The Old North Trail or: Life, Legends and Religion of the Blackfeet Indians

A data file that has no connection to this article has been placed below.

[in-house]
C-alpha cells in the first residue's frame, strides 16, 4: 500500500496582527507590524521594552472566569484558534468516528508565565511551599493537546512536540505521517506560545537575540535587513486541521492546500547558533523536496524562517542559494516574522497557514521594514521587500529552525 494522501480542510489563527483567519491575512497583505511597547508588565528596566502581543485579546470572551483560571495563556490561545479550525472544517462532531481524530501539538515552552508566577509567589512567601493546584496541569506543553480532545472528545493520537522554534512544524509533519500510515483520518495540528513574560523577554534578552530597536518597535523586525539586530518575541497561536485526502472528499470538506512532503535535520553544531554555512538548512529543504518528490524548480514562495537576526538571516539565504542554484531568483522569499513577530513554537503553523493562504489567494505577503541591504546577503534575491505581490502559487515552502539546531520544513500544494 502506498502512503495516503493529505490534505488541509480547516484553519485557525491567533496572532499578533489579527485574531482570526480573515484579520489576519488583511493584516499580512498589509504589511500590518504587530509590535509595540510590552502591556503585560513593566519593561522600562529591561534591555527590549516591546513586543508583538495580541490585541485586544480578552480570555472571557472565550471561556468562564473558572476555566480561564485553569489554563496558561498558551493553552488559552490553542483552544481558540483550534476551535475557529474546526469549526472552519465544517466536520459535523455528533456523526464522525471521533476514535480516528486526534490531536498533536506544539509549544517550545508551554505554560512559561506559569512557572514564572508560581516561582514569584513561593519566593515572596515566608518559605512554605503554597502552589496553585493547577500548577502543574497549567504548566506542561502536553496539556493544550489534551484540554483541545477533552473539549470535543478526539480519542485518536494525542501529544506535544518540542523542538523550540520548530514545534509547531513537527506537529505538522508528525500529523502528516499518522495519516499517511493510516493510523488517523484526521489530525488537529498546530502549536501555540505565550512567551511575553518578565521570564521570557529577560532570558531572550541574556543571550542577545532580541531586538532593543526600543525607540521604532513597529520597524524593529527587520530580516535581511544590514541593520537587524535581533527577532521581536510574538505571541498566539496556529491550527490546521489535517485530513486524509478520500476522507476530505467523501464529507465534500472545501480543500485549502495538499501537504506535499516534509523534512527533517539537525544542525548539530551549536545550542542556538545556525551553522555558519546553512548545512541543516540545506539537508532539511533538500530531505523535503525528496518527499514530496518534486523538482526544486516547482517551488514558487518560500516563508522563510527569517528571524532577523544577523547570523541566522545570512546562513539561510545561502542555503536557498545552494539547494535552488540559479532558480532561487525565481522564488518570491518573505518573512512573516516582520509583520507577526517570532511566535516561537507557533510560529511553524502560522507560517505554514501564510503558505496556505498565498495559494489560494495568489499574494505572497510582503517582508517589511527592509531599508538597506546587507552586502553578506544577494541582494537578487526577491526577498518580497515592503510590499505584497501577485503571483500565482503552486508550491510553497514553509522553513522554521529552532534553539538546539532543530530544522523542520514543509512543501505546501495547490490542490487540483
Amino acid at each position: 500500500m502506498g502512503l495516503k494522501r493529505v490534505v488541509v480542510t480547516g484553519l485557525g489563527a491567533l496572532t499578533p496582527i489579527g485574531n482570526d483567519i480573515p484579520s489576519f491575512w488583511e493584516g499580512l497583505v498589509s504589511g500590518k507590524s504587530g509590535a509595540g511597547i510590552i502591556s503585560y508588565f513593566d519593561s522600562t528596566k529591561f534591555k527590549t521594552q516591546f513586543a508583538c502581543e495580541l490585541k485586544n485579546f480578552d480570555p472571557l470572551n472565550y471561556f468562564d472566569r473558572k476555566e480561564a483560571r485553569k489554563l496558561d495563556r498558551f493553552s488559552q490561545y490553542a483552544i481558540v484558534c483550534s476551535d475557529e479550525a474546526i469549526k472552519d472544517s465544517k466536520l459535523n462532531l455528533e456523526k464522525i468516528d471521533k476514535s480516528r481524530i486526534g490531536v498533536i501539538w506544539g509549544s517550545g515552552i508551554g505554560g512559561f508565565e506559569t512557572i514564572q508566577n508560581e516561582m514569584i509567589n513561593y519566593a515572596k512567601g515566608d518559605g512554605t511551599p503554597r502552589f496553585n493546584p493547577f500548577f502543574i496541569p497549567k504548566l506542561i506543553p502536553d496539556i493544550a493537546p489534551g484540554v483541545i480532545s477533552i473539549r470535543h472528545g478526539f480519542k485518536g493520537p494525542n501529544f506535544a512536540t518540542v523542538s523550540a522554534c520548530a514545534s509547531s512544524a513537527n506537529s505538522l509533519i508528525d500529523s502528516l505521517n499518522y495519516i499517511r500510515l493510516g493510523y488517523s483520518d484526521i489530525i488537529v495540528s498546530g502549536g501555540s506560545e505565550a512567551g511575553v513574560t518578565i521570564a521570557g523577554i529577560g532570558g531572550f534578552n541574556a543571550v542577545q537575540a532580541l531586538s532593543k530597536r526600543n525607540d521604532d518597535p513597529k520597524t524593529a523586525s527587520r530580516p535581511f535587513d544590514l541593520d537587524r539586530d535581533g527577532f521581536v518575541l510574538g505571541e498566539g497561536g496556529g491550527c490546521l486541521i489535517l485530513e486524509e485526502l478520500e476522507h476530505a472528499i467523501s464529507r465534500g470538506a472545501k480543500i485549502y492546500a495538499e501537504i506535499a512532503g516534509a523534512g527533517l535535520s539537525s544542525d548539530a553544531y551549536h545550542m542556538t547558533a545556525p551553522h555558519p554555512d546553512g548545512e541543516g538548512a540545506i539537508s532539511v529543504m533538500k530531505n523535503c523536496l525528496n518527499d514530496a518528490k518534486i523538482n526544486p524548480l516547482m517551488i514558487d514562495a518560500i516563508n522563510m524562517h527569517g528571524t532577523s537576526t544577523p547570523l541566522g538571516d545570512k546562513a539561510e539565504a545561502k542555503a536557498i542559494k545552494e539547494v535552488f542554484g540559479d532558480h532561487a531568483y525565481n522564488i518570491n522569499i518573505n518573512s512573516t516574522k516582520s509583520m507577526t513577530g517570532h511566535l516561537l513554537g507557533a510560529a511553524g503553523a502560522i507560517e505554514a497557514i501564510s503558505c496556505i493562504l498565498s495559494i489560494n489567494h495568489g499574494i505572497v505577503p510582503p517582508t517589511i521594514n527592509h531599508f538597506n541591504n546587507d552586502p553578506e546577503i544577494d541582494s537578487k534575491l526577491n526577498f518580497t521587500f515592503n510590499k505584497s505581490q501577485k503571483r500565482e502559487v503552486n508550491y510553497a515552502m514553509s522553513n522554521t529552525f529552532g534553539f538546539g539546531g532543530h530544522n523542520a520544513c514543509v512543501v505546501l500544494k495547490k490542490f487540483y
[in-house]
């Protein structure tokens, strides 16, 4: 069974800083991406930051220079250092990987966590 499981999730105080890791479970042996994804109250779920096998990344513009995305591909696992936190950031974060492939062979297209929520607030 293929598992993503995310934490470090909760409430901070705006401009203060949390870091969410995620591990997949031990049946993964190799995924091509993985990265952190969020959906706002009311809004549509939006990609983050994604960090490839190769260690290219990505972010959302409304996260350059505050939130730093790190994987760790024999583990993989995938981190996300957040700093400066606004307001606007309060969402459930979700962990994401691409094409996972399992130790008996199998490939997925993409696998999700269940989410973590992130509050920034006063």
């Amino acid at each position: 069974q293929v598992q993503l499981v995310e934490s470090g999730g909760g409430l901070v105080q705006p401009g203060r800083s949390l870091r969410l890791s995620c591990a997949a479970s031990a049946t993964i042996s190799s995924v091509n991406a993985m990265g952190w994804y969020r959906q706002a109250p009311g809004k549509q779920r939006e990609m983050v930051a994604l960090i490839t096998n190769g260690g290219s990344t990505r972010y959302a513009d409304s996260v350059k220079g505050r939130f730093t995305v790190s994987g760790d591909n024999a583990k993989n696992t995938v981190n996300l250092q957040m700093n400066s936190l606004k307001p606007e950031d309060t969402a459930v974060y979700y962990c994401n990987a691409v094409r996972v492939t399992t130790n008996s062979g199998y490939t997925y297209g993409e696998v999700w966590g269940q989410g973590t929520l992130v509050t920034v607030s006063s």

The Old North Trail or: Life, Legends and Religion of the Blackfeet Indians❮KINDLE❯ ❦ The Old North Trail or: Life, Legends and Religion of the Blackfeet Indians ❅ Author Walter McClintock – Walter McClintock of Pittsburgh was a 1891 graduate of Yale University He traveled west in 1896 as a federal government photographer investigating national forest lands Blackfoot Indian scout William Walter McClintock of Pittsburgh was a North Trail PDF/EPUB ✓ graduate of Yale University He traveled west in as a federal government photographer investigating national forest lands Blackfoot Indian scout William Jackson or Siksikakoan became his The Old ePUB ✓ friend After completing his federal work Jackson introduced McClintock to Montana's Blackfoot community For the next years McClintock made several thousand photographs of the Blackfoot with the permission of Blackfoot elder Mad Wolf He Old North Trail eBook ✓ photographed their homelands their material culture and their ceremonies Much like the photographer Edward Curtis McClintock believed that Indian tribes were undergoing fast dramatic changes which could destroy their traditional culture Thus he sought to Old North Trail or: Life, eBook ½ create a record of a way of life that might disappear from history As part of his efforts he wrote books mounted photographic exhibitions and delivered many public lectures about the Blackfoot Indians The Old North Trail worn many generations ago by the tread of numberless Indian feet follows the Rocky Mountains from north to south its upper extremity emerging from the barren lands of the Dominion and its lower reaching into Mexico It is now overgrown in some parts and in others obliterated by white settlements As the most aggressive of the plains tribes with a brilliant record for prowess in war and the chase the Blackfeet are notably associated with the trail than any other Indians and their present dwelling places on both sides of the Canada line lie near it This doubtless is Mr McClintock's reason for making the trail furnish a title for his book to which though strictly only a narrative of personal experience he has aimed Old North Trail or: Life, eBook ½ to give the flavor of authority Repeated visits through a period of fourteen years originally as a member of a Government expedition and later as an adopted son of the Blackfeet have afforded him exceptional advantages for the accumulation of data concerning them—which he here uses modestly and with generally good effect; and the total result is a picture of Indian life and thought which is sufliciently broad to give a novice in the study of our aboriginal race a satisfactory point of departure He was fortunate in knowing them before the practical extinction of wild game in the mountains and on the great plains of the Northwest had forever stifled the independence which from time immemorial had been their crowning glory and the foundation on which was erected their entire structure of tribal life and custom Most happy too was he in the strange impulse not however without precedent which prompted Mad Wolf a prominent and influential warrior and orator of the powerful Blackfeet tribe to adopt him as a son Such adoptions were usually the act of a father to whom sons have been denied and on the new member of the family is lavished the wealth of pride affection and confidence due to him who should inherit the place of his father in the councils of the tribe Mad Wolf was a broad minded generous hearted far seeing man whose later years were filled with concern and anxiety for the future of his people To all those who love their fellow men and who would know the good in the Indian rather than the evil which alone they have been taught and to every man and woman who has known and learned to love communion with Nature—the fragrance of pine forest the music of wild bird and mountain stream the plunging riot of the waterfall the solemn beauty and silence of star lit prairie the glories of the mountain trail and the smoke of the camp fire—the work is heartily commended originally published in ; reformatted for the Kindle; may contain occasional imperfection; original spellings have been kept in place. In 1891 Walter McClintock graduated from Yale with plans to join his father’s prosperous carpet making business in smog choked Pittsburgh Luckily he was spared from a dull job by getting very sick with typhoid fever To recover he took a trip to North Dakota where he fell deeply in love with the west He worked as a photographer for a forest survey project and became friends with the team’s Blackfoot scout Siksikakoan Later Siksikakoan introduced him to the elderly chief Mad WolfOnce Mad Wolf came to trust McClintock he adopted the young lad as his son Mad Wolf hoped that if his people had a white leader they would receive better treatment from the incoming settlers many of whom were not skilled at behaving with common decency McClintock spent lots of time with a number of elders listened to many stories and several years later wrote The Old North Trail He also took than a thousand photographs many of which illustrate the book Today a century later lists his book as a best seller It’s fascinating and easy to readThe Blackfeet lived on the plains east of the Rocky Mountains from Montana up into Alberta When the painter George Catlin met them in 1832 he said they were the happiest Indians or all The Old North Trail was an ancient footpath that passed through their territory In places old ruts are still visible Today some suspect that it may have been 2000 to 3000 miles long linking Canada and Mexico Because many tribes used the trail travel was dangerous It was a common place for ambushes and tribal warsIn the old days the Blackfeet used dogs as beasts of burden Sometime before 1750 they acuired horses triggering radical change Horses greatly increased their ability to hunt feed people wage war haul trade goods and zoom across the plains at superhuman velocity Corn farmers became highly vulnerable to horse mounted raids by neighboring tribes forcing many to abandon their fields and become nomadic After 1780 the Blackfeet were hammered by wave after wave of deadly diseases Their population dropped by maybe 90 percentBy 1883 white folks had succeeded in nearly exterminating the buffalo and this made the traditional Blackfoot life impossible The tribe was forced onto reservations given ration tickets treated like dogs and were not allowed freedom of travel Missionaries introduced them to sin hell damnation guilt and submission Teachers taught youths the ABC’s of civilization using the English languageBy the time McClintock arrived many young Blackfeet were disoriented victims of cultural genocide largely indifferent to their tribe’s customs traditions and religion During important ceremonies many would be drinking gambling or horseracing Only the elders still remembered the traditional ways and their days were numbered McClintock wanted to record the story of these people before their culture ceased to exist The Blackfeet people fascinated McClintock and he described them in a respectful mannerHis book is a magical 500 page voyage into another time and place Readers can soar away from the spooky nightmare world of automobiles and cell phone zombies and imagine living in wildness and freedom The Blackfeet elders shared fond memories of a way of life that was far in balance with the circle of life In the good old days “the mountain slopes abounded in beaver wapiti moose mountain sheep and grizzly bears while immense herds of antelope and buffalo roamed over the plains”One night McClintock awoke to discover a huge grizzly bear stepping over him to finish off his dinner leftovers Grizzlies were still common Wolves and coyotes often howled passionate serenades under the stars Humans were not the dominant species; they were delicious two legged meatballs Modern folks obsessed with glowing screens would not have lasted long in a reality where man eating carnivores were never far away To survive folks actually had to pay careful attention to reality and behave in an intelligent manner Imagine thatThe people wore clothing of animal hides and lived in tipis in an ecosystem of scorching summers and long blast freezer winters Powerful storms could race across the plains at astonishing speed On a pleasantly warm November day McClintock noticed distant turbulent clouds that were rushing across the plains in his direction Danger The temperature sharply dropped howling winds pounded him and a whiteout blizzard commenced He lost all sense of direction and freezing to death was a strong possibility He managed to return to camp The storm lasted ten daysMcClintock wrote “The Blackfeet subsisted mainly upon buffalo meat when it could be secured They also used sarvis berries wild cherries buffalo berries and vegetables such as camas wild turnips wild onions wild potatoes bitter root and wild rhubarb They secured wild ducks and geese by striking them over the head with long sticks Beaver tails were considered a great delicacy”A vegetarian would soon starve on the plains The Blackfeet survived by killing and eating their animal relatives When natives died their corpses were returned to the circle of life The dead were placed upon scaffolds built in trees called death lodges like THIS or THIS The Blackfeet did not arrogantly interrupt the circle dance of life with buried caskets or cremationMcClintock was amazed by how well the Blackfeet lived without thrashing their ecosystem Whites did amazing things with science and industry but the Blackfeet were superior in terms of their personal integrity In no Blackfoot community could you find the “depravity misery and consuming vice which involve multitudes in the industrial centers of all the large cities of Christendom” By thriving in a lifestyle with few wants they did not deteriorate into infantile consumersThe last chapter in the book has pissed off many reviewers The preceding thirty eight chapters did not provide in any way a flattering impression of settler society In 1910 respect for savages was politically incorrect and publishers were not fond of risky projects The Blackfeet were hopelessly screwed Whites were here to stay Happy endings sold booksSo the story concludes with a jarring shift McClintock praised the integrity of the Blackfoot people and was proud of their heroic advance toward Christian civilization “The industrious are rapidly becoming self supporting Some of them live in well made and comfortable houses and own ranches with large herds of cattle and horses They wear white men’s clothes purchased from the trading stores own high priced wagons and buggies and make use of modern farming implements” HoorayAnyway the book provides readers with a wonderful peephole into a way of life that was not insane Children were raised in a land that was wild free and thriving — grizzly bears not teddy bears The good power Great Spirit was everywhere in everything — mountains plains winds waters trees birds and animals Everyone was on the same cultural channel free from the friction of diversity and wealth ineuality They grew up in coherent communities where it was rare to see a stranger Cool excerptMcClintock’s book described how a healthy culture disintegrated into incoherence over the course of just one generation Beliefs got us into this mess not genes I’m very optimistic that the coming decades of resource depletion climate change and the collapse of our economic system will provide a miraculous cure for consumer fever Survival will reuire paying careful attention to reality and behaving in an intelligent manner Radical change in one generation is not totally impossible when the time is ripe Think positive This is an extended review of this classic book regarding the Blackfeet tribeOver a century ago in 1896 a Blackfoot Indian named Siksikakoan invited Walter McClintock to visit his home on the Blackfeet reservation McClintock accepted For the next fourteen years he would spend significant time among the Blackfeet recording and photographing their customs ceremonies and way of life The book that resulted The Old North Trail became an invaluable ethnographic history of the Blackfeet The Old North Trail is especially valuable because it describes the Blackfeet at an important time in tribal history Because of the near extermination of bison on the Great Plains by 1883 various Plains tribes had to accept reservation life in the last decades of the 1800s their mobile lifestyle based on bison hunting over This change endangered tribal customs and traditions McClintock recognized this threat to traditional values when he wrote “I saw that the younger generation was indifferent to their tribal customs tradition and religion” v As a result “It seemed inevitable that with the passing of the old chiefs and medicine men their ancient religion and folk lore would fall into oblivion” v The Old North Trail is McClintock’s effort to help preserve knowledge of traditional Blackfeet cultureIt took McClintock time to overcome the prejudices of the Blackfeet against whites but he did so through an honest endeavor to help them and learn their culture As a result he was able to write an ethnographic history based on first hand observation over fourteen years In fact McClintock gained the confidence of the Blackfeet to such an extent that after two years the leader Mad Wolf decided to adopt McClintock into the tribe as his son giving him the name A pe ech eken or White Weasel Moccasin McClintock then began taking part in various ceremonies of the tribe and he provides fantastic descriptions of the ceremonies For example when he gains his Blackfoot name he dons sacred paint and takes part in the Buffalo Dance He also witnesses the opening of the Beaver Bundle Mad Wolf’s sacred medicine bundle from which he derives his supernatural powers In addition to his detailed descriptions McClintock photographed many Blackfoot ceremonies including both the participants and some of the other sacred medicine bundles He even made graphophone records of sacred songsIn further describing Blackfeet religion McClintock found the Blackfeet conception of the afterlife was not an especially hopeful one The dead do not proceed to the spirit world immediately but haunt their former home as ghosts before moving on and some spirits never become contented However the Blackfeet honored their dead highly Mourning often included caring for the bones of the deceased self denial and self torture to show indifference to pain This mourning process sometimes lasted for monthsSuperstitions also played a part in Blackfeet religious beliefs McClintock gives many examples of how tribal leaders might interpret certain religious events favorably or unfavorably The Blackfeet feared owls because the spirits of the dead often appeared in owl form In addition one should not copy the designs of another’s tipi; doing so might result in sickness or death for the offender Proper observance of rituals centered on the medicine bundles or other sacred items such as the Medicine Pipe or Bear Spear; these brought the favor of the Great Spirit or Good Power The Blackfeet offered prayers to the Sun or to animals like the grizzly bear buffalo wolf raven eagle or beaver that had a large amount of the Good Power within themThe most important religious ceremony of the Blackfeet is the Sun Dance McClintock witnessed the Sun Dance ceremony several times in his fourteen years He claims that “The Sun Dance was not as has been commonly believed ‘merely an occasion for the self torture of youths who are candidates for admission to the full standing of warriors’” 170 Instead it was their most important religious event always initiated by a pure woman’s vow and meant to help the sick recover Even though thousands of Blackfeet and members of other tribes gathered for the Sun Dance there was little disturbance and no violence thanks to the policing role of the Mad Dog societyMcClintock details several other aspects of tribal life Marriage customs the division of labor between men and women how individuals received names how various tribal societies like the Kit Foxes and Brave Dogs earned their titles and the meaning of tipi designs all receive attention He also recorded tribal stories many of which included animals with the ability to speak or other human characteristics Often these stories explained how certain items like the Medicine Pipe or various medicine bundles became endowed with their supernatural powersOccasionally McClintock ventures to compare what he sees in Blackfeet society with his own American society His comparisons often find much to admire about the Blackfeet although the high level of superstition is one trait that does not impress McClintock But several other statements show his admiration When camping with a band of North Piegans he says “We could look in vain in such camps as that of the North Piegans nestled among the cottonwoods to find the depravity misery and consuming vice which involve the multitudes in the industrial centres of all the large cities of Christendom” 394 When he describes the lives of important chiefs such as Mad Wolf or Brings down the Sun McClintock sees a sharp contrast with his own society “Their unselfish and patriotic lives devoted to the welfare of their tribe rise before me in strange and painful contrast with the selfish and sordid lives of many of the rich and powerful of my race” 509Despite its publication date over one hundred years ago The Old North Trail remains well worth reading The insights McClintock developed over fourteen years the stories he wrote down the ceremonies people and landscapes he photographed all combine to immerse the reader in Blackfeet society The fact that he had permission to photograph the medicine bundles and other sacred items and participate in some ceremonies gives authenticity to McClintock’s narrative The narrative itself is clear and descriptive Perhaps he could have subjected some aspects of Blackfeet society to closer scrutiny such as the relationship between the Blackfeet and the Indian Agent for their reservation McClintock glosses over this important issue almost entirely But that is a small criticism when compared with the many positives that The Old North Trail has to offer the reader Anyone interested in the history of Blackfeet at the turn of the last century will benefit enormously from reading The Old North Trail In fact many of the tribal ceremonies and medicine bundles McClintock discusses might be unknown to tribal outsiders if not for this book One must of course approach the text with a fair bit of empathy and a willingness to remember that the United States of today is not the United States of 1910 when McClintock published With that in mind however this is a terrific book and true classic despite its age Fascinating look into the lives and customs of the Blackfeet Indians East side of what is now Glacier National Park The author makes an interesting and easy to read narrative about the Indians that could have been easily made boring and difficult to readIt took me a while to get through book so I'll only uote some uotes I likedthought were interesting towards the end of the book There is a well known trail we call the Old North Trail It runs north and south along the Rocky Mountains No one knows how long it has been used by the Indians My father told me it originated in the migration of a great tribe of Indians from the distant north to the south and all the tribes have ever since continued to follow in their tracks The Old North Trail is now becoming overgrown with moss and grass but it was worn so deeply by many generations of travelers that the travois tracks and horse trail are still plainly visible Brings down the SunI had no idea that the Indians were such a violent society It was also interesting how their communal tribes would work to preserve the buffalo It was also interesting how they used piskuns to get buffalo and other game before horses were available It was sad to read about the loss of their old ways as they were pushed on the reservations and how the people became lazy because of it but even so some started to adapt and prosper under the new conditions Originally published in 1910 this is the author's account of his times living among the Blackfeet Indians in North Central Montana for a period of time near the turn of the last century He came into contact with the Blackfeet while on expedition with Gifford Pinchot in 1886 to establish the first Forest Reserves in the United States Because of differences in writing style and word usage books written during period are often difficult to read at least for me However I found this book was well written and easy to read I was also amazed that the book contained many photographs taken by the author to accompany his text This alone must have been a major undertaking considering the living conditions and photographic euipment availableSeveral things about this book truly impress me about this book One is the level of detail in the descriptions of Blackfeet daily life culture ceremony myth and legend The author must have kept copius notes and journals while living a nomadic lifestyle Another is the fact that his accounts were written at a time when the Blackfeet were beginning their downhill slide into poverty and despair The buffalo were gone and Wounded Knee was 10 15 years removed Even as this book was being published many practioners of the old ways were gone and tribal members had begun to forget what had made them BlackfeetIn my estimation this is a very valuable book from an historical perspective Mr McClintock takes the reader back in time and you can almost smell and touch all he describes His conversations with chiefs and descriptions of the dancers and their origins are captivatingThe old legends of the natives are so uniue and valuable Let's hope our current tribal leaders will resurrect them and teach them to tribal youth Excellent history of a noble people group Slow at times when the details of ceremony are involved but overall a super story telling experience Classic work Interesting history of the Blackfeetl their traditional and relision I will read this again The information is vast HelpHow do I disable the review section after reading a book? I'm tired of giving reviews I just want to read Our tour guide at Glacier National Park called this the best book on the Blackfeet Indian culture At over 500 pages it seemed daunting but once I started it I was surprised at how readable it is The author Walter McClintock weaves his discussion of the Blackfeet culture with a narrative of his life and adventures among them beginning in 1896 At that time the Blackfeet were led by a generation of leaders dedicated to peace while remembering the warfare with other tribes that were such a large part of their culture One of these chiefs Mad Wolf adopted McClintock as a son and taught him the rich cultural practices and beliefs of the Blackfeet people I took my time with this wonderful book to better remember the details of the legends retold and specific cultural descriptions The book's short chapters made this a great choice for reading in the evening to close the dayThe author traveled to Blackfeet country as part of the early work of the National Forest Service He was uniuely ualified to tell this story His scientific background makes him an excellent objective observer of the native culture practices language and religious beliefs In addition his talent in drawing and photography provide the book's abundant illustrations The book was published 15 years after leaving his life with the Blackfeet and is at once a adventure story filled with vivid description of wilderness a collection of the author's drawings and photographs and an objective description of a culture at the height of its glory